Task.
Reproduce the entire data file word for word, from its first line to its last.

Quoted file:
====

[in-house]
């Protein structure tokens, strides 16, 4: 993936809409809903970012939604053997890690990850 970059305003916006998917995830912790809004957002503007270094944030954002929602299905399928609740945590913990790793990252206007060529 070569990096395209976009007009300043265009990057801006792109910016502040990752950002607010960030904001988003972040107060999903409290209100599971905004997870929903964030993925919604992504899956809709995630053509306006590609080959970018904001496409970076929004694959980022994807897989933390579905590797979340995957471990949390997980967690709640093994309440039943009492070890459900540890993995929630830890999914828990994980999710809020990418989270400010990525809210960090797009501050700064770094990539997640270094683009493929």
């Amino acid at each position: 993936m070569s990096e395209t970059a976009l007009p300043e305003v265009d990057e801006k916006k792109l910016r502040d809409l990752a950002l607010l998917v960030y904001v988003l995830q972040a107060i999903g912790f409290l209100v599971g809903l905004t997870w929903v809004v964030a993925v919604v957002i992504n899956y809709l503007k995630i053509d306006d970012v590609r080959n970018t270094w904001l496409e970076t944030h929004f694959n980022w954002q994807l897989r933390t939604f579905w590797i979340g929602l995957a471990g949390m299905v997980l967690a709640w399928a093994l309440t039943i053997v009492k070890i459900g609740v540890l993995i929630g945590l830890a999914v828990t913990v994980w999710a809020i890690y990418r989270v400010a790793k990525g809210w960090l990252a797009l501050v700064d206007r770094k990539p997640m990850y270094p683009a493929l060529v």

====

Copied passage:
[in-house]
């Protein structure tokens, strides 16, 4: 993936809409809903970012939604053997890690990850 970059305003916006998917995830912790809004957002503007270094944030954002929602299905399928609740945590913990790793990252206007060529 070569990096395209976009007009300043265009990057801006792109910016502040990752950002607010960030904001988003972040107060999903409290209100599971905004997870929903964030993925919604992504899956809709995630053509306006590609080959970018904001496409970076929004694959980022994807897989933390579905590797979340995957471990949390997980967690709640093994309440039943009492070890459900540890993995929630830890999914828990994980999710809020990418989270400010990525809210960090797009501050700064770094990539997640270094683009493929």
């Amino acid at each position: 993936m070569s990096e395209t970059a976009l007009p300043e305003v265009d990057e801006k916006k792109l910016r502040d809409l990752a950002l607010l998917v960030y904001v988003l995830q972040a107060i999903g912790f409290l209100v599971g809903l905004t997870w929903v809004v964030a993925v919604v957002i992504n899956y809709l503007k995630i053509d306006d970012v590609r080959n970018t270094w904001l496409e970076t944030h929004f694959n980022w954002q994807l897989r933390t939604f579905w590797i979340g929602l995957a471990g949390m299905v997980l967690a709640w399928a093994l309440t039943i053997v009492k070890i459900g609740v540890l993995i929630g945590l830890a999914v828990t913990v994980w999710a809020i890690y990418r989270v400010a790793k990525g809210w960090l990252a797009l501050v700064d206007r770094k990539p997640m990850y270094p683009a493929l060529v």